The Corner

Re: Why Is the House Preparing to Act on Immigration Again?

As Rich pointed out, while immigration reform is often presented as an “absolute priority” on K Street and Capitol Hill, most voters don’t see it that way. In fact, according to that Wall Street Journal/NBC News poll, voters are far more likely to say that reforming Medicare and Social Security should be an “absolute priority” in 2014 than they are to say that about immigration reform. 

A majority of voters, 56 percent, said reforming the big entitlement programs — something typically viewed as a politically treacherous exercise – should be a priority this year, compared to 39 percent for immigration reform (which is slightly ahead of climate change, at 27 percent).

Of course, a major difference between the two issues is that opponents of entitlement reform are backed by an army of deep-pocketed interest groups and lobbyists (AARP et al.), while opponents of comprehensive immigration reform are not. Proponents of comprehensive reform have already spent millions lobbying for a bill, and plan to continue that effort in 2014. 

Meanwhile, the media wonders if passing immigration reform will help a “struggling” GOP that has improved six points in congressional polling since the government shutdown in October, and currently holds a two-point edge over Democrats, 43 percent to 41 percent.

Andrew Stiles — Andrew Stiles is a political reporter for National Review Online. He previously worked at the Washington Free Beacon, and was an intern at The Hill newspaper. Stiles is a 2009 ...

Most Popular

Culture

A Farewell to the WASPs

The memorial service for Barbara Bush over the weekend marked the passing of an era. The outpouring of praise for a woman who was an unselfconscious member of a political elite, an insider and establishmentarian, spoke to a pang of regret over a lost ethos of leadership. George and Barbara Bush were easily ... Read More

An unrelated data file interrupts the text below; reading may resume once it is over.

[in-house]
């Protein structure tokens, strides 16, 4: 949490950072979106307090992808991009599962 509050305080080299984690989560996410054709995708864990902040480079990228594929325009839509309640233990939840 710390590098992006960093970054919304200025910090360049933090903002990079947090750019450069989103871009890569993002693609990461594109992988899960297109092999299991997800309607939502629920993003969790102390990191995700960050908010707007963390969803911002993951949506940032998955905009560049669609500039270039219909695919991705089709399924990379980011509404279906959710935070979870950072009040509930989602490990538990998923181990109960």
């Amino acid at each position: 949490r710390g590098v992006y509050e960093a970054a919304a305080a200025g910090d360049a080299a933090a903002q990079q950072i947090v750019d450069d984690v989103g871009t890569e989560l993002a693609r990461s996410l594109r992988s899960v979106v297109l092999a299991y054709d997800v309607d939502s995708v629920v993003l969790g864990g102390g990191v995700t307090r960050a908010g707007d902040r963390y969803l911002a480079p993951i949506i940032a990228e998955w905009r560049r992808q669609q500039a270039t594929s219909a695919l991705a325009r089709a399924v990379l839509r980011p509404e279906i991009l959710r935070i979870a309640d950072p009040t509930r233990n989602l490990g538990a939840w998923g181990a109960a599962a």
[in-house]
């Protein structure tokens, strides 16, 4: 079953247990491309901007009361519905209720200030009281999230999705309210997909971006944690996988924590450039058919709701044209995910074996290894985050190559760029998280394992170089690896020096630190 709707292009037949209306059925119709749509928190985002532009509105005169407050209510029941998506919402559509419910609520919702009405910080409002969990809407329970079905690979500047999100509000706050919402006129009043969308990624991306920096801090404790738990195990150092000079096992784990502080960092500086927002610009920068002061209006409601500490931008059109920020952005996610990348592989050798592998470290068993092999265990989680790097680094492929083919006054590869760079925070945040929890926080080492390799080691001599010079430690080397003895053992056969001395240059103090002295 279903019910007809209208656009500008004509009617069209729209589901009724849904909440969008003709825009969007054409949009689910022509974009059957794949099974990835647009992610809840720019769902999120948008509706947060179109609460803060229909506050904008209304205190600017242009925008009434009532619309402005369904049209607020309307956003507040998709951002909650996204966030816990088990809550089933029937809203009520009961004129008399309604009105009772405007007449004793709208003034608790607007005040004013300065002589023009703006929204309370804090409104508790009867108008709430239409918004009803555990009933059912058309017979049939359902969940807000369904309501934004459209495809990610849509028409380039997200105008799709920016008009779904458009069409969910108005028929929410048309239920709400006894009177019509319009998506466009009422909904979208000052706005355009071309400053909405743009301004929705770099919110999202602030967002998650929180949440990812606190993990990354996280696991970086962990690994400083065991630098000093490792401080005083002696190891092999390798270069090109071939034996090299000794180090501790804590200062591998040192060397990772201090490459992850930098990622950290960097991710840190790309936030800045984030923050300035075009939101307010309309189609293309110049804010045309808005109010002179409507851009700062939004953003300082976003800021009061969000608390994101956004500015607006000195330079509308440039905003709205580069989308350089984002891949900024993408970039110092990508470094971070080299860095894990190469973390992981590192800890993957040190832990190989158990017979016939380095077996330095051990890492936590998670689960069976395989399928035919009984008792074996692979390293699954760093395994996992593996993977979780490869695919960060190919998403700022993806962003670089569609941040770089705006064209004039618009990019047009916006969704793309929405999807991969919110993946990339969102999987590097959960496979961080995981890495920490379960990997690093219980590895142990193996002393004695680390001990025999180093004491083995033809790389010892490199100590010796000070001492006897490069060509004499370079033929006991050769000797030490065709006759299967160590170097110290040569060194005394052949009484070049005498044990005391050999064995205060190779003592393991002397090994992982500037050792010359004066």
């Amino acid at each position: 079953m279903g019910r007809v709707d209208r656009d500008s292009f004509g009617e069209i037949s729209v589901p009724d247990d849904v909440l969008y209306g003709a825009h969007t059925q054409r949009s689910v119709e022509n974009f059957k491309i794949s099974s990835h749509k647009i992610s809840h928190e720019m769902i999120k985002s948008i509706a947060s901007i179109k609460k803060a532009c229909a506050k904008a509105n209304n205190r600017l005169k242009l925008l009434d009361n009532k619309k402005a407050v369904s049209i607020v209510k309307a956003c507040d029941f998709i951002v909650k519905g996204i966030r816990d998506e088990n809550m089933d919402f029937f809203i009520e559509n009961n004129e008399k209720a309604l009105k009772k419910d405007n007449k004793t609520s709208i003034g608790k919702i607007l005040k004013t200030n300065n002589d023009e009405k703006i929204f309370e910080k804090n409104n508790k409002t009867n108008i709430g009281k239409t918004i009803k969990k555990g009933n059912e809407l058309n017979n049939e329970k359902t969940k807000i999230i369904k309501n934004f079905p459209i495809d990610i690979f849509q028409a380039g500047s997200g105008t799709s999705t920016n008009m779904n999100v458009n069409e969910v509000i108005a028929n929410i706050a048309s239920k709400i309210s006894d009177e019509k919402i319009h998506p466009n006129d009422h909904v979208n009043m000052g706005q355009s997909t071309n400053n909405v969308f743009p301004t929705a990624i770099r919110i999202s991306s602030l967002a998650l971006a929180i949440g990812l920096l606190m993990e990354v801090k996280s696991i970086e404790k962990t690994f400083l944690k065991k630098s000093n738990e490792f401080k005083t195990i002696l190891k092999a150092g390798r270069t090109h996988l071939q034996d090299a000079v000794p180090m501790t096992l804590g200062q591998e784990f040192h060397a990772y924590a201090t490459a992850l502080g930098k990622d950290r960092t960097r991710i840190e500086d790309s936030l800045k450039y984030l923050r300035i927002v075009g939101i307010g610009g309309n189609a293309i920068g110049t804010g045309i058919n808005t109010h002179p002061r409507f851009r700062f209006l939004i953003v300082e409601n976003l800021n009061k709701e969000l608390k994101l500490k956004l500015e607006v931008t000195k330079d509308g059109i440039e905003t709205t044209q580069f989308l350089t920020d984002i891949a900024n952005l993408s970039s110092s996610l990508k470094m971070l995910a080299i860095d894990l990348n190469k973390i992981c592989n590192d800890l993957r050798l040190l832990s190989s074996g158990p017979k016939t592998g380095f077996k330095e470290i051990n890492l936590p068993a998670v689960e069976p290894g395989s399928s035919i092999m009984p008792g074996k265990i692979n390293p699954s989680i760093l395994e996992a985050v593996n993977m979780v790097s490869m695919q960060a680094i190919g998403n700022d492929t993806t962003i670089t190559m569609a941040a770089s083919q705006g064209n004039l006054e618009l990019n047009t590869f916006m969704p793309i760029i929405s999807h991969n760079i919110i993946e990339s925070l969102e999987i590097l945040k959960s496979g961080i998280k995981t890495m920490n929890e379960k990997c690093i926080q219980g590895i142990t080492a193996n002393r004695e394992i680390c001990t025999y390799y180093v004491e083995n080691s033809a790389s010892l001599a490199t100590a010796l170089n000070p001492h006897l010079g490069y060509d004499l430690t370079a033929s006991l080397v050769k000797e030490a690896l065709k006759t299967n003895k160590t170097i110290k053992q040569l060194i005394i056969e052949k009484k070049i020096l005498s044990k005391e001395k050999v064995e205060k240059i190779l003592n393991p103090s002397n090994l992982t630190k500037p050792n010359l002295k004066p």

Sports

Hurray for the NBA

Last month, just before the Final Four, I did a Q&A on college basketball with our Theodore Kupfer. Teddy K. is back, by popular demand, joined by two other experts: Vivek Dave, an old friend of mine from Michigan, who has long lived in Chicago, and David French, National Review’s Kentucky Kid, now ... Read More
Economy & Business

Trade Misunderstandings

I was distracted by other policy topics last week but not enough not to notice Peter Navarro’s article in the Wall Street Journal, headlined “China’s Faux Comparative Advantage.” Considering Navarro’s position in the White House, it is unfortunate that it demonstrates some serious misunderstandings ... Read More
Culture

Monday Links

A Supercut of Epic Movie Explosions. Can You Solve These 10 Medieval Riddles? The cost to make a Margherita pizza: $1.77. How much restaurants charge on average for a pizza: $12. The actual costs of restaurant foods. Vintage animation lessons -- how to make things cute. London's "Great ... Read More
World

On Trade, No One Is Waiting for Washington

President Donald Trump’s flips and flops on trade are now as ubiquitous as his 5:00 a.m. tweets. Many predicted that trade-expansion efforts would come to a standstill and world commerce would suffer amidst all the uncertainty. Instead, the precise opposite has happened. In the last few months, it’s become ... Read More